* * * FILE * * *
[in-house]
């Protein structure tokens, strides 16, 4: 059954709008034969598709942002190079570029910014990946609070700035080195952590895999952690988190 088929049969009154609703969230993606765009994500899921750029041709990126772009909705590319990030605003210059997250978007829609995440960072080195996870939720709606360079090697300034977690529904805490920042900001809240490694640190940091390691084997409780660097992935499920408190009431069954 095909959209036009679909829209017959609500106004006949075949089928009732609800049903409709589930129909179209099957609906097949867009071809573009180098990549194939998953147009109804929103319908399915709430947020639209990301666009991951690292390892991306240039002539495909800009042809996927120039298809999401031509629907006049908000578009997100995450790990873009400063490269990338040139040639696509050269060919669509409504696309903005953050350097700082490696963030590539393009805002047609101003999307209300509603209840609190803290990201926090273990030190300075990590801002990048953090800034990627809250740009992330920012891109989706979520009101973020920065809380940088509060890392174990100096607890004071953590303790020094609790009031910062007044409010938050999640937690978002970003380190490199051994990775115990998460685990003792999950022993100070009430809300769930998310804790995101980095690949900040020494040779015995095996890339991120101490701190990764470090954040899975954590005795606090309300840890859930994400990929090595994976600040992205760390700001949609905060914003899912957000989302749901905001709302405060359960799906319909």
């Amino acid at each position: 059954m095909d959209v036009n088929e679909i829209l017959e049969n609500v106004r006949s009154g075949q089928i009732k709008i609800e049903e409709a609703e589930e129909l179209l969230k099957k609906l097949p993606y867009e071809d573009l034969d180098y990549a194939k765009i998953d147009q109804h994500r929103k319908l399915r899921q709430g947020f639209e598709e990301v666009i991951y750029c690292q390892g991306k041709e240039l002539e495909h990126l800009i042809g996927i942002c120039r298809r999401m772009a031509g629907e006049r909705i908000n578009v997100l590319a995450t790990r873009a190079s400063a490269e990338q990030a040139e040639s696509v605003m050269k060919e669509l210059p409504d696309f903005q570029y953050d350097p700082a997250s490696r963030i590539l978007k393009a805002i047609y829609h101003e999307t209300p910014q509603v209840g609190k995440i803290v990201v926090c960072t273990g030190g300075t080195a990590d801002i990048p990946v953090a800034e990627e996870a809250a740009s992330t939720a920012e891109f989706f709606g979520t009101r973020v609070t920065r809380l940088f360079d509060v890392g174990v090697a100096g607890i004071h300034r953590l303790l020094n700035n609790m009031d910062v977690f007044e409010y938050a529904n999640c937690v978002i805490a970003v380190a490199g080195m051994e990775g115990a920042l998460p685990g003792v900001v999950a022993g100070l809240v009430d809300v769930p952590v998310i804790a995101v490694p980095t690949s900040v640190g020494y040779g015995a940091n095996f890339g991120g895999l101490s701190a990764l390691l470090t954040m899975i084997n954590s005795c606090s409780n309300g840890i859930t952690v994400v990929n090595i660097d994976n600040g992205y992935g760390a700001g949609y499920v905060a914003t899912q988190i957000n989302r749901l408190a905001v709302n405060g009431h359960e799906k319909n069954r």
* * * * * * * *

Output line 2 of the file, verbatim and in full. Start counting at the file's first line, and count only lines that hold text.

């Protein structure tokens, strides 16, 4: 059954709008034969598709942002190079570029910014990946609070700035080195952590895999952690988190 088929049969009154609703969230993606765009994500899921750029041709990126772009909705590319990030605003210059997250978007829609995440960072080195996870939720709606360079090697300034977690529904805490920042900001809240490694640190940091390691084997409780660097992935499920408190009431069954 095909959209036009679909829209017959609500106004006949075949089928009732609800049903409709589930129909179209099957609906097949867009071809573009180098990549194939998953147009109804929103319908399915709430947020639209990301666009991951690292390892991306240039002539495909800009042809996927120039298809999401031509629907006049908000578009997100995450790990873009400063490269990338040139040639696509050269060919669509409504696309903005953050350097700082490696963030590539393009805002047609101003999307209300509603209840609190803290990201926090273990030190300075990590801002990048953090800034990627809250740009992330920012891109989706979520009101973020920065809380940088509060890392174990100096607890004071953590303790020094609790009031910062007044409010938050999640937690978002970003380190490199051994990775115990998460685990003792999950022993100070009430809300769930998310804790995101980095690949900040020494040779015995095996890339991120101490701190990764470090954040899975954590005795606090309300840890859930994400990929090595994976600040992205760390700001949609905060914003899912957000989302749901905001709302405060359960799906319909």